With just two months left in the U.S. Supreme Court’s current term, it’s a good time to take a look at the handful of petitions in antitrust cases that remain on the docket. Since the first Monday in October 2016, the Court has yet to grant any petitions for review in antitrust cases. However, three…

In one sense the decision of the Third Circuit in Eisai v Sanofi-Aventis on 4 May was fairly unremarkable. Like those before it in Concord Boat, Allied Orthopedic, Southeast Missouri Hospital and others, the court rejected Eisai’s allegation that Sanofi’s loyalty discounts were an anticompetitive de facto exclusive dealing arrangement. Commentary immediately following the decision…

On April 27, 2016, the FTC entered an administrative complaint against Invibio, Inc., accusing it and its parent company, Victrex, of violating FTC Act Section 5 through exclusive dealing contracts. The companies agreed to a consent order, also issued that day. Because the antitrust aspects of exclusive dealing remain unsettled, practitioners (and their clients) would…

The U.S. Supreme Court’s denial of the petition for certiorari in the McWane case on Monday dashed the hopes of many antitrust practitioners that the Court might provide some much-needed clarity on the antitrust implications of using exclusive dealing arrangements. The denial also makes it highly unlikely that the High Court will be issuing any…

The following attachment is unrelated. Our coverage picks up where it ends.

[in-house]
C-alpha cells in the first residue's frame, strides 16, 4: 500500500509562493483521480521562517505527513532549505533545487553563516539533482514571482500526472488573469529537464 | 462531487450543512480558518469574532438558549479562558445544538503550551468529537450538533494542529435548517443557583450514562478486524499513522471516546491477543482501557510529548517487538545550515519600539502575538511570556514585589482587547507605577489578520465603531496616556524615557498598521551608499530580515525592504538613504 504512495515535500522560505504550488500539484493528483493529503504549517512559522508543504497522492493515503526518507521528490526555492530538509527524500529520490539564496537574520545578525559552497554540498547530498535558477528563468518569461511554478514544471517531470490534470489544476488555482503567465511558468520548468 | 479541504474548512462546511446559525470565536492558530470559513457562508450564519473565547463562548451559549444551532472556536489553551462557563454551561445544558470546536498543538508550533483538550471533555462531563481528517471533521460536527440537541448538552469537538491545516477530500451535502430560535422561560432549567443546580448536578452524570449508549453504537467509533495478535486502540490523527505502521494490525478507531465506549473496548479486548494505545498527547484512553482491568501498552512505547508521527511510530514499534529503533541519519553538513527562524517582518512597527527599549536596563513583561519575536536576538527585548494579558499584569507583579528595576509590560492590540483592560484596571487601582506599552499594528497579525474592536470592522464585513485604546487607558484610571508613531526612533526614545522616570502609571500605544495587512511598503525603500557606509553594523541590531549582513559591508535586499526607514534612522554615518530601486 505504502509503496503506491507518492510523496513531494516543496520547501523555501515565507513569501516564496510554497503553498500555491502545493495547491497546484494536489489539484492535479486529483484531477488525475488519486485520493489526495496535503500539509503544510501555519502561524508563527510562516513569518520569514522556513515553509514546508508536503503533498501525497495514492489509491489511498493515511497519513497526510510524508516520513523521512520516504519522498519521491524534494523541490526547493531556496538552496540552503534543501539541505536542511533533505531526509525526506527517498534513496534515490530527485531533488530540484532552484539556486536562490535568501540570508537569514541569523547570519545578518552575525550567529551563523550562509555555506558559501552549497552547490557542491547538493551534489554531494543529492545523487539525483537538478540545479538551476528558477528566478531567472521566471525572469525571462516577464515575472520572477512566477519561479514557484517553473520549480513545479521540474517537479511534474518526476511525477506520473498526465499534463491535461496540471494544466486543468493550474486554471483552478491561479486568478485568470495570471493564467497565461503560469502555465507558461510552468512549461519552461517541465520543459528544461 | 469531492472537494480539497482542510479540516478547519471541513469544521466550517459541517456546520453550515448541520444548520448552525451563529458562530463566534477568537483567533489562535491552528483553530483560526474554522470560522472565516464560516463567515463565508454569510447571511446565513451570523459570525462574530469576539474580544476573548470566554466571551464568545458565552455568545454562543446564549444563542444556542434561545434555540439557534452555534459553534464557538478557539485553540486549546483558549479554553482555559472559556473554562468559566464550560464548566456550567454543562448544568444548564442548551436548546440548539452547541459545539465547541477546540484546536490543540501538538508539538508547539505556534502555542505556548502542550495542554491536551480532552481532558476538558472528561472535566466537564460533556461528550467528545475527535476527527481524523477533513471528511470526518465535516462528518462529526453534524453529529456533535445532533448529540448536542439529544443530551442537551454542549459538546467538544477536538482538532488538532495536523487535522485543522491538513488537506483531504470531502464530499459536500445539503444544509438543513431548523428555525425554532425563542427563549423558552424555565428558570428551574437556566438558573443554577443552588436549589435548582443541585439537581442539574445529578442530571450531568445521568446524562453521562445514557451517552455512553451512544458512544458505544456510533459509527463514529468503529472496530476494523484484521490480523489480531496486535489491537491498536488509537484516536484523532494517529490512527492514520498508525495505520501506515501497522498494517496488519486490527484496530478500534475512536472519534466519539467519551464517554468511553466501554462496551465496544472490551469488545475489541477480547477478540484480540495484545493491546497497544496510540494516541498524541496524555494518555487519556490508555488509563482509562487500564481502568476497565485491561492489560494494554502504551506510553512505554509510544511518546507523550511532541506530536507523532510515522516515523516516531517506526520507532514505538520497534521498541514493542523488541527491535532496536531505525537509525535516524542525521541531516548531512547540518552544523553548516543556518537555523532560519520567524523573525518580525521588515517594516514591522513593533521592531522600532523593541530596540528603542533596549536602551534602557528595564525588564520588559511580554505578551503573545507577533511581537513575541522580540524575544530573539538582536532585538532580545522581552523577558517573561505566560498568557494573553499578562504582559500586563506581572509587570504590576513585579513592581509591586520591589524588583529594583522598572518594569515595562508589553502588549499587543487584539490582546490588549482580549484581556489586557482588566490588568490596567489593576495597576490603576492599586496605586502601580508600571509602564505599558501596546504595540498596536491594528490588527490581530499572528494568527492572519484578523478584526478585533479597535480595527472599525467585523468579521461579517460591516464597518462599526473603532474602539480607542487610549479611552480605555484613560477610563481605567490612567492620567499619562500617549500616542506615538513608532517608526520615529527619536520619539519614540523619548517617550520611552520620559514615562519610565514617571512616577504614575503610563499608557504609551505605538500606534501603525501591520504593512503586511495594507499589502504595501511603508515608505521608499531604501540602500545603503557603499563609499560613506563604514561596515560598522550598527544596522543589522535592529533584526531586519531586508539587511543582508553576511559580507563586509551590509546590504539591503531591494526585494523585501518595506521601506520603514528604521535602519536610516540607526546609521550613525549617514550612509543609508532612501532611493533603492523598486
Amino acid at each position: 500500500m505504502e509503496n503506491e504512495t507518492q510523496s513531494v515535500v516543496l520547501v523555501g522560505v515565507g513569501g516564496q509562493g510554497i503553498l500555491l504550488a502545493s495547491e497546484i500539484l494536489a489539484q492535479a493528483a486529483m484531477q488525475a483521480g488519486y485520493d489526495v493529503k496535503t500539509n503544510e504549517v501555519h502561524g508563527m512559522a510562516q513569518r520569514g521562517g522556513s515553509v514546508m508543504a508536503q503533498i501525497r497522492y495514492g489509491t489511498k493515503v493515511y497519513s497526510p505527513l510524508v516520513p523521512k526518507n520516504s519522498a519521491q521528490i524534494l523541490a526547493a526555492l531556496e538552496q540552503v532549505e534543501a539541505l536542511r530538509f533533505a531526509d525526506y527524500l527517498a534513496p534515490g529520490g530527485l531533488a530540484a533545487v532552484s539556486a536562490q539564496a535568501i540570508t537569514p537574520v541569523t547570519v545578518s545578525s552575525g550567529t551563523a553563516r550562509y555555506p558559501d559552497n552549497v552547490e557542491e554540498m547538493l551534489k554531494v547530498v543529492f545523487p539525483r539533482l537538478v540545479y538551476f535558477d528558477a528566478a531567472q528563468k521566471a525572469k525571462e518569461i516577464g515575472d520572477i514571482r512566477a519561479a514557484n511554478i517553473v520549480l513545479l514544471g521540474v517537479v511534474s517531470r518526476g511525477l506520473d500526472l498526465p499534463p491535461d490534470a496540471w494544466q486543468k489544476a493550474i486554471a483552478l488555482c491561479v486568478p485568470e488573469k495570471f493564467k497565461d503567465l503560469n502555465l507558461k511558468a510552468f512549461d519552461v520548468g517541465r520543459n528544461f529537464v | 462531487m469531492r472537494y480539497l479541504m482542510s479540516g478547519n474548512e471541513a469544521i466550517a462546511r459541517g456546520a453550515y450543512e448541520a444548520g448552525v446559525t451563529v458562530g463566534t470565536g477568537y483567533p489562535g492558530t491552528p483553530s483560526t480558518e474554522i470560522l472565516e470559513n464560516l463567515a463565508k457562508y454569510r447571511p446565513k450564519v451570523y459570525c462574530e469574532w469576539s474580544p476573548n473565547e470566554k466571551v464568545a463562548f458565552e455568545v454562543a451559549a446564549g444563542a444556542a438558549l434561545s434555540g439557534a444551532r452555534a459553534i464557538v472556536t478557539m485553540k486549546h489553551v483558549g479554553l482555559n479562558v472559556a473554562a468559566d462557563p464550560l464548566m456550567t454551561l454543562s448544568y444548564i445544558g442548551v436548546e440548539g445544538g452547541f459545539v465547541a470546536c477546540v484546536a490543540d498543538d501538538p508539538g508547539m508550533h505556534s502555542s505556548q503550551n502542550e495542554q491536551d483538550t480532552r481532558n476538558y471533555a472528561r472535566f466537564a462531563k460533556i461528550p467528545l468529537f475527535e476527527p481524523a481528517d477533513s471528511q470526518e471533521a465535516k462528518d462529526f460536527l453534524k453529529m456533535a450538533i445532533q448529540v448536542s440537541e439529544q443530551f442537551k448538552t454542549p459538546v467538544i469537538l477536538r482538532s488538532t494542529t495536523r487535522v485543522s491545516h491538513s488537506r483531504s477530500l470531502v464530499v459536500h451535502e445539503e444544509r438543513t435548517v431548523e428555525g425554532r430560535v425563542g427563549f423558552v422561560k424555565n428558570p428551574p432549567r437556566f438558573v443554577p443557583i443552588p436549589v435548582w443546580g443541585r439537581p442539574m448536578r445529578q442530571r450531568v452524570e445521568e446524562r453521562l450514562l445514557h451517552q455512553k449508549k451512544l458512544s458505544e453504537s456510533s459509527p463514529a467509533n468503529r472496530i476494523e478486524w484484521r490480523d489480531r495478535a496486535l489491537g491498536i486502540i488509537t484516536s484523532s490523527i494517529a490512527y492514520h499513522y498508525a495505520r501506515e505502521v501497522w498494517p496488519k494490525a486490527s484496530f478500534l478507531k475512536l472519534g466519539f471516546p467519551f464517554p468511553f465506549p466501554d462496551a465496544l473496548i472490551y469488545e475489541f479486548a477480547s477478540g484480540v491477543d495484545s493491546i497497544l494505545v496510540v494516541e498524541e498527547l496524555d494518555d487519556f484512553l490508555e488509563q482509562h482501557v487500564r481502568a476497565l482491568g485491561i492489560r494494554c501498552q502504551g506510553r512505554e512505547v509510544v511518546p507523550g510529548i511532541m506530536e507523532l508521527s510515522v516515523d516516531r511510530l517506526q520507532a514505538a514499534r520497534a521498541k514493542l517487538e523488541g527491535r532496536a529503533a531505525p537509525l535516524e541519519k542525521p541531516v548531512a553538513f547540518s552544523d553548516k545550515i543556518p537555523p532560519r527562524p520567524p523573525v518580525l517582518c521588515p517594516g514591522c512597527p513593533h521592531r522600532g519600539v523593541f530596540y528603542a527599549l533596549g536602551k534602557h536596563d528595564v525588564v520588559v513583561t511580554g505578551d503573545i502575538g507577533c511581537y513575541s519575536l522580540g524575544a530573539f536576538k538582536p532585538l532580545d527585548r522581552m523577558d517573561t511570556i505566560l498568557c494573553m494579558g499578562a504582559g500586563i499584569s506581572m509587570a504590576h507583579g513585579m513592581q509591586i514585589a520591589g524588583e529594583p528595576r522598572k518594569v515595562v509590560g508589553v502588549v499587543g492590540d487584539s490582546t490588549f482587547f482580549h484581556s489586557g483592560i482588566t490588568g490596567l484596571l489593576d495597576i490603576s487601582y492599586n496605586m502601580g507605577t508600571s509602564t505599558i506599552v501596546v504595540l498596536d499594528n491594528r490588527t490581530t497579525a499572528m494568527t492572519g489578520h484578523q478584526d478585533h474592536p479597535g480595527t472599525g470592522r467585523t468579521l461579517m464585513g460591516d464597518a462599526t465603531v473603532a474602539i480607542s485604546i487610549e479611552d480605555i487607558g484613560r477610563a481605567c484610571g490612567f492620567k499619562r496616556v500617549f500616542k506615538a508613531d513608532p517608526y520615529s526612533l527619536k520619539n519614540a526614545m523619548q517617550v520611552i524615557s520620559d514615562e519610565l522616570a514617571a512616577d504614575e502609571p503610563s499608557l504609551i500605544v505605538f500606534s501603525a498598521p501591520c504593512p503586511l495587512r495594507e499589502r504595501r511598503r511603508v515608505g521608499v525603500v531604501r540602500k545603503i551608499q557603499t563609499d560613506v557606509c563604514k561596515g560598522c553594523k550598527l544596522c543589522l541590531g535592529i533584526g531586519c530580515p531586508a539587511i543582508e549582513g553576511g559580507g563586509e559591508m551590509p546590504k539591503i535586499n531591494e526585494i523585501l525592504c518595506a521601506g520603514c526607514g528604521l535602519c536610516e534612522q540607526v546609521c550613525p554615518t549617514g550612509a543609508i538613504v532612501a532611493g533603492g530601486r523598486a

Who would have thought that ductile iron pipe fittings would make for such an interesting antitrust case?  While the product might be prosaic, the convoluted facts of the McWane v. FTC case in the 11th Circuit could be used as a law school exam question (and some of us already have).  The issues are now…

Bundled discounts are common marketing schemes that normally benefit consumers and competition; however, courts and commentators have found certain circumstances when they might be illegal monopolization.  The line between hard competition and exclusionary conduct has confounded antitrust counselors and their pricing clients for years, but, it seemed like only companies with monopoly power need be…

Six months ago in Can the FTC Be a Fair Umpire? I wrote about the concerns arising from the Federal Trade Commission’s dual role as prosecutor and final decision maker in its administrative litigation. I noted that for 19 years in every case brought by the Commission it had found an antitrust violation. I observed…

Say you built a better mousetrap, the world beat a path to your door and now you have a high share of the mousetrap market.  Let’s further assume that your customers find “the cost of switching [to another mousetrap] prohibitive” through no actions of yours.  What else must you do to be accused of entering…